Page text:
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That being said, Yuki-chan still has moments of playfulness, with Asakura still exhibiting qualities that could be described, but perhaps she’s really only very athletic and multi-talented. Comparisons to Haruhi’s de facto KyoAni rom-com successor, Chu2Koi, are inevitable, and like that solid franchise, Yuki-chan doesn’t forget to show off now and again, whether it’s a bold punctuating gesture or more subtle, intricate details in the presentation.

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One other advantage Yuki-chan has out of the gate is its built-in lived-in world. Sure, it’s not the exact world we know and love, and in fact, it was specifically portrayed as the wrong world in the film, but the same gang is on hand (save Haruhi) and the same locales as well, with all the differences you’d expect considering the changes to the universe. Asakura is a mom-like protector/mentor figure for Yuki, rather than her hard-headed back-up and rival.

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And in a world without Haruhi, Yuki is free to explore her feelings for Kyon and the best way to express them…and vice-versa. Kyon can sometimes miss the point of things like keeping the lit club going, or the significance of having a Christmas party in said clubroom, but his value to bringing Yuki out of her shell can’t be overstated.

Overall, Kyon comes of as his usual kind, perceptive self, always willingly to call out the quirkiness of his peers (mostly in his head), but also devoted to Yuki and willing to go at her pace, which much like Rikka and Yuuta, isn’t that different from his pace. In this way, after mishaps like Kyon seeing Yuki’s belly, things can be patched up between the two while waiting for the dryer.

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With it firmly established the Lit Club consists only of Yuki, Kyon, and Asakura, the introduction of Asahina and Tsuruya is a little…clunky. The conceit that Tsuruya has the Christmas turkey Yuki is hell-bent on serving for the party, and that she must duel Asahina in various random challenges for said turkey, is a bit random.

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The randomness continues when Asakura and Tsuruya hijack the duel and the episode with an increasingly elaborate, over-the-top antics, which end in stalemate and the two becoming friends. Then again, the fact they shoved Yuki out of the frame so easily speaks to work that lies ahead for Yuki to more strongly assert herself in the show that bears her name, both for Kyon, and for the audience.

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I’m guessing some among that audience are understandably dubious, but I’m not among them. Unless there’s going to be some twist in which this universe suddenly changes, or everyone’s superpowers manifest, it’s probably appropriate to proclaim “Nagato Yuki is dead; Long Live Nagato Yuki-chan.” I’ve definitely room this Spring for a pleasant conventional shy girl rom-com with KyoAni (er, Satelight) flair. Your mileage may vary.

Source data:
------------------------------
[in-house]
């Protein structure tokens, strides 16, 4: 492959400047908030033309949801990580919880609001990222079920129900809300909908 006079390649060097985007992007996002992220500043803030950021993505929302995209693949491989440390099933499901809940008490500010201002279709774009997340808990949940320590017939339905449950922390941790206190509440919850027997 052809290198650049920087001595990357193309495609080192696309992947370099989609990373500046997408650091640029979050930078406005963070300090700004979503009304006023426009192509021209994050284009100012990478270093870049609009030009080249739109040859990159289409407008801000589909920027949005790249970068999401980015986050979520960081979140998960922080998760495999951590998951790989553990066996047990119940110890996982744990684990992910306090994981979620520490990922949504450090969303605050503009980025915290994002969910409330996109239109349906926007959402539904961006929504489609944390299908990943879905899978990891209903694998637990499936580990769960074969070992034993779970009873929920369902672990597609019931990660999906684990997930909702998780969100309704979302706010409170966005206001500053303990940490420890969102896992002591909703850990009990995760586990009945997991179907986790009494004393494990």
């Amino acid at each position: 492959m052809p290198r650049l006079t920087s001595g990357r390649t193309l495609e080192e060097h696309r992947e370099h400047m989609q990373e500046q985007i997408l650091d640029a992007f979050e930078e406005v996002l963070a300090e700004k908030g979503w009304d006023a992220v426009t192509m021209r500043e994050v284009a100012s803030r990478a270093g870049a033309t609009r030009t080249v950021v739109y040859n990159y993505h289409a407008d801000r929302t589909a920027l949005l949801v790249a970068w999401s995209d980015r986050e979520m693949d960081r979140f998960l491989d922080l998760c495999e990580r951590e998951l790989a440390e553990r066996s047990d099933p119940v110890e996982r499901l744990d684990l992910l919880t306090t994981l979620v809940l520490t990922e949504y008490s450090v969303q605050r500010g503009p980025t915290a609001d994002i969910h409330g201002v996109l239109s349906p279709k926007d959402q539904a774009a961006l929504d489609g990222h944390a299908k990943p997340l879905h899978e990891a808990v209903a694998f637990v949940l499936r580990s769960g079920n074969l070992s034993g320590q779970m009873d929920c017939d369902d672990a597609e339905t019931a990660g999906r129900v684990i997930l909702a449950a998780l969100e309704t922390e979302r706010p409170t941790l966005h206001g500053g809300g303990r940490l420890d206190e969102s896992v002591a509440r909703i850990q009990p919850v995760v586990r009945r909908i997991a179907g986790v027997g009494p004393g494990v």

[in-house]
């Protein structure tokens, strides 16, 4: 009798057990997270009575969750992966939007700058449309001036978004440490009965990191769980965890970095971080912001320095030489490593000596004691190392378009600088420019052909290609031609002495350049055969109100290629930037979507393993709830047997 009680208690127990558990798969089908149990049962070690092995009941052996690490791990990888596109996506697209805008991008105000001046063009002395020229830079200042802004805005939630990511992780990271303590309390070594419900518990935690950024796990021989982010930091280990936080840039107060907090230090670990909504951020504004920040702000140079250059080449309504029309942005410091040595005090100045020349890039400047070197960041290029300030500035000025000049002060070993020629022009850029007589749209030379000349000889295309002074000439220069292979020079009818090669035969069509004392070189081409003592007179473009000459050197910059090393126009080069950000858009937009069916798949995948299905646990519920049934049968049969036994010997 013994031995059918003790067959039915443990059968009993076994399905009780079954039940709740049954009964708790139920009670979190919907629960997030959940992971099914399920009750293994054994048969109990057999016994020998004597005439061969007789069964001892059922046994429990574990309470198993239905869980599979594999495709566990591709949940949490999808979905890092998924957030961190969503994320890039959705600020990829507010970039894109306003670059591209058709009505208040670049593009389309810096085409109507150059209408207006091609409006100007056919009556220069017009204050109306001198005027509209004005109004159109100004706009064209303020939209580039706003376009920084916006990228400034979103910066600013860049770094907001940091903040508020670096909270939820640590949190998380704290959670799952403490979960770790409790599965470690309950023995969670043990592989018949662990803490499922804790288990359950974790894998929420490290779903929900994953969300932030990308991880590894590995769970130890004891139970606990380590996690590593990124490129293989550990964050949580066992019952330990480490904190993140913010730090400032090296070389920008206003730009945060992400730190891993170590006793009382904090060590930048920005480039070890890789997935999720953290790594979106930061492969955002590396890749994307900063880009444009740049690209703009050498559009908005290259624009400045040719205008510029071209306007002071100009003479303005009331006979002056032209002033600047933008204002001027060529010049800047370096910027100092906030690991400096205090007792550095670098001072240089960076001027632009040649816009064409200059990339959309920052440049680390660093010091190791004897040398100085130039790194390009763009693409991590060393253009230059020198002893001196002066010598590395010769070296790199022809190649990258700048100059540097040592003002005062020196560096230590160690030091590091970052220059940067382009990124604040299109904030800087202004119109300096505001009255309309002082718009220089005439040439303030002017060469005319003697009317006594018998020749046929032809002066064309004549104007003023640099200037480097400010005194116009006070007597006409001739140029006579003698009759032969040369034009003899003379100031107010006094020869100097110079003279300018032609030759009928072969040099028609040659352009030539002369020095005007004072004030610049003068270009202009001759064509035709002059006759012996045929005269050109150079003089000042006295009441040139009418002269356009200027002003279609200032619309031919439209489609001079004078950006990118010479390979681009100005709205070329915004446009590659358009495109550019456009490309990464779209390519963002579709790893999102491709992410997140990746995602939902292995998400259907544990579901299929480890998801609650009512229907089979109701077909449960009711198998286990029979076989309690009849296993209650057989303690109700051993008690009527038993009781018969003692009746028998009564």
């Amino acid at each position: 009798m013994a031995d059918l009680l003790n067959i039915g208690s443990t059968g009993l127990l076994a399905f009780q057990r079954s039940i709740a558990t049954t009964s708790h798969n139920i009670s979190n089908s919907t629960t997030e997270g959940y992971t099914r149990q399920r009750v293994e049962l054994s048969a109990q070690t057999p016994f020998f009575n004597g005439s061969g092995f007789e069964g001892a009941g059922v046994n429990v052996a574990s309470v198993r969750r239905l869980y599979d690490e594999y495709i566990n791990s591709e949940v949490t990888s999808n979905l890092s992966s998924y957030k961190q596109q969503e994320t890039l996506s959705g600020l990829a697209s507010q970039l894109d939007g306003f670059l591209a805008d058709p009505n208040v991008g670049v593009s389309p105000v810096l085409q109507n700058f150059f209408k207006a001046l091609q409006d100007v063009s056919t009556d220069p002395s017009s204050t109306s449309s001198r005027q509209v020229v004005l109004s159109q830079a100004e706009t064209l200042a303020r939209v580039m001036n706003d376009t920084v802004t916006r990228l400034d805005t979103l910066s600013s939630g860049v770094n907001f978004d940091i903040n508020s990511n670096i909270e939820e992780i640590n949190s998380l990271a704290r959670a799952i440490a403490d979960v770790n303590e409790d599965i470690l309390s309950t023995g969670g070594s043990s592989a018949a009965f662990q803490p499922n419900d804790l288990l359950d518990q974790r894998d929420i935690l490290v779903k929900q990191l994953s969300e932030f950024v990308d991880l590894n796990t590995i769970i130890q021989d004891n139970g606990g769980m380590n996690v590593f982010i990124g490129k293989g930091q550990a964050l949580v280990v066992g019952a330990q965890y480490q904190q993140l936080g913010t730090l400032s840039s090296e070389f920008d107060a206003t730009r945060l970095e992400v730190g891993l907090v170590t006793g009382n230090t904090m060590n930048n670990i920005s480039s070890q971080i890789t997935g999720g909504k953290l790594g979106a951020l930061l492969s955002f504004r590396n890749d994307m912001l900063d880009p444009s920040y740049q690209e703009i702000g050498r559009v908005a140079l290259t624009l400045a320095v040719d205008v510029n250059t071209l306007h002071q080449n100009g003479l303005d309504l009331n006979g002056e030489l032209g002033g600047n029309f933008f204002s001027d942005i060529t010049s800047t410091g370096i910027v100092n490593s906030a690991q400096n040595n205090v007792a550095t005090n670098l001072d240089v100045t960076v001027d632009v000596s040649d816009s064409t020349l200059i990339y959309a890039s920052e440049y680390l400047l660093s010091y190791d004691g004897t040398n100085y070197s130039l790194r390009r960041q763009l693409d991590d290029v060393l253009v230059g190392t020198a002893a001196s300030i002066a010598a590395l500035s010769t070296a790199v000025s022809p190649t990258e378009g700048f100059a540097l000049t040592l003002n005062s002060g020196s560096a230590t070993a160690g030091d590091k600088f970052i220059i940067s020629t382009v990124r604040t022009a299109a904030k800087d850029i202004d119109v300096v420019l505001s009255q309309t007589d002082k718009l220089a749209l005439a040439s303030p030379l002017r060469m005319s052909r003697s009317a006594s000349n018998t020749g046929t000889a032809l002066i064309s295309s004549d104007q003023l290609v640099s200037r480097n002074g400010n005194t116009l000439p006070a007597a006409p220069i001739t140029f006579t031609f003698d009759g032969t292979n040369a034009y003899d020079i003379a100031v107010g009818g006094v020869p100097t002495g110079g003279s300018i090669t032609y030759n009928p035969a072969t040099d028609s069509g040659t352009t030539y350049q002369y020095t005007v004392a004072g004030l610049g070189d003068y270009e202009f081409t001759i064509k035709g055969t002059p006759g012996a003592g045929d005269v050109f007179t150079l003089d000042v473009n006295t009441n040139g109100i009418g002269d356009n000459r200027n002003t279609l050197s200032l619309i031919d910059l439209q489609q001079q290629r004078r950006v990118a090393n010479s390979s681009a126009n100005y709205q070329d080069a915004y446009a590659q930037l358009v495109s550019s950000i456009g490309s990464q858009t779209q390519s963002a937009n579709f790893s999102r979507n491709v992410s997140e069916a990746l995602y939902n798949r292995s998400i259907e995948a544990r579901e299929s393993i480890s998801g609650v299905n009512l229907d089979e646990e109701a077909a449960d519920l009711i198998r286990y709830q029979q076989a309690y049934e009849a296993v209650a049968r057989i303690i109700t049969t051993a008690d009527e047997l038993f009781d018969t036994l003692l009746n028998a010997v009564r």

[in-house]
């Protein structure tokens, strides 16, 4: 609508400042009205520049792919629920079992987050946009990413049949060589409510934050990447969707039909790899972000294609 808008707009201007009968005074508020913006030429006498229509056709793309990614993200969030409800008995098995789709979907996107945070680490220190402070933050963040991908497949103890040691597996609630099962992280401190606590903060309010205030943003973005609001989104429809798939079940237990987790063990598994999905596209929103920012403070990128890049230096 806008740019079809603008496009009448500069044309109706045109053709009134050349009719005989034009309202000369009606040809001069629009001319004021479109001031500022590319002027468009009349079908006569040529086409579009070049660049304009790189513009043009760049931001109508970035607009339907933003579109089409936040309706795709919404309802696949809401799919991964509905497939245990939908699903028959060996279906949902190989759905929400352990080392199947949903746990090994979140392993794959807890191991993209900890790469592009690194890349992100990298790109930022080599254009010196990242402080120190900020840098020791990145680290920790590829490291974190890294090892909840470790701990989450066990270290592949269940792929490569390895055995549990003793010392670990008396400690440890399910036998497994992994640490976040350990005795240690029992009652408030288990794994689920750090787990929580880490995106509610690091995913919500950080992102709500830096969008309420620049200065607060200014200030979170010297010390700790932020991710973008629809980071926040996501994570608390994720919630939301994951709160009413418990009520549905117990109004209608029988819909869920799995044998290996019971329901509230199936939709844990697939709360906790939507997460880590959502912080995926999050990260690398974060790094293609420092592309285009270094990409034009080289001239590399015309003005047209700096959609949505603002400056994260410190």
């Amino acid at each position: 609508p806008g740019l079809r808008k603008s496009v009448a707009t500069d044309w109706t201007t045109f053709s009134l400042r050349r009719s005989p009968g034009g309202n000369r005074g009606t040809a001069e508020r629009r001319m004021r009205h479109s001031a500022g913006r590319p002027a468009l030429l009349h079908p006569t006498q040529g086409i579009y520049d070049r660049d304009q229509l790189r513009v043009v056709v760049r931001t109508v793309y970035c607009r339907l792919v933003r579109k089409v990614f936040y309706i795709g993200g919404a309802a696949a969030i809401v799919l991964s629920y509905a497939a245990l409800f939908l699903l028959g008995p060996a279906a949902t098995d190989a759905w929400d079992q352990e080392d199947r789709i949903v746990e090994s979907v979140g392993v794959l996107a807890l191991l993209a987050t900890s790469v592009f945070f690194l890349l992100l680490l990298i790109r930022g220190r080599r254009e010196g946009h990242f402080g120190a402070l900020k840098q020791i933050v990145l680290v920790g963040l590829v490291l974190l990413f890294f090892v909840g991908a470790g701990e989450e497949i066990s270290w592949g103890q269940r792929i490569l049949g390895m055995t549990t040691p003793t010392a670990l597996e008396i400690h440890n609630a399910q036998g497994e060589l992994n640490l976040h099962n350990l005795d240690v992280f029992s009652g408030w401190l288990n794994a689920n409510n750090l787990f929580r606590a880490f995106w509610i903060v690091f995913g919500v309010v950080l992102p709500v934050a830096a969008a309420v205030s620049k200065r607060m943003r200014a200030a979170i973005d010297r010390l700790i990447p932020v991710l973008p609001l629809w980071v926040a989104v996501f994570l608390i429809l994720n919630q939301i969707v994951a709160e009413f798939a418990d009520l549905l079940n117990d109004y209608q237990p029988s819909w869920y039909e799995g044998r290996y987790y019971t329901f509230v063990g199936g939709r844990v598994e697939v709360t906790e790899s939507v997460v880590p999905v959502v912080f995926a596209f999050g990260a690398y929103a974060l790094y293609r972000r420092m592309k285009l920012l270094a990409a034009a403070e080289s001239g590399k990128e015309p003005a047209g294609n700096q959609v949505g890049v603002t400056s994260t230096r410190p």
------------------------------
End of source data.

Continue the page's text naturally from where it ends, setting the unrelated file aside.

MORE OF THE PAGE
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Stray Obervations:

  • nagatoicI liked that little Iron Chef moment, where Kyon chose to bite the pepper not like the Chairman, but like…Kyon.
  • Let’s just sit back and admire the fact that Asakura managed to get through this entire episode without stabbing Kyon! She deserves a mincemeat croquette.
  • There’s also something very amusing about the way Asakura snatches up Yuki as if she were a ragdoll.
  • I also liked the fact that Yuki wanted snow in the classroom for the party, but Kyon insists she settle for the fact that her name means snow. A technicality, but a good one!
  • She also seems to have a very nuptual aesthetic in mind, what with the five-layer cake and white dress. Perhaps Kyon should just give in and get her a ring for Christmas?

Ikoku Meiro no Croisée 1 – First Impressions

Literally “a cross in a maze abroad”, this is a very calm and deliberate slice-of-life that takes place in 19th-century Paris. In other words, it’s probably nothing like anything else this season. There isn’t a hint of magic, fantasy, the supernatural, nor any enemies lurking in the shadows. This is about a meeting of two people who are very different on the surface, but once they understand one another, become fast friends.

It’s a very enjoyable introduction, as the setting is a gorgeous Parisian gallery, and the very apologetic, submissive, yet curious girl, Yune, is a very colorful fish out of water. Fortunately, it’s at a time when all things Japanese are gaining in popularity – different isn’t feared so much as admired for the novelty of its different-ness. Claude, form a long line of metalworkers, is a rather inflexible artist who’s keeping his father’s store going, even as the tide of progress (and electric signs) draws near.

There are a few issues: while I realize Japanese people are smaller than the French on average, especially back then, Yune still seems a bit incredibly undersized for a bilingual young woman apparently old enough to travel all the way to France with a much older man (Claude’s kindly grandfather, Oscar). When a customer muses that she looks like a doll, I’m right with him: she looks a little to much like a doll. While kind of a glaring demerit, it’s no’t a dealbreaker. Rating: 3.5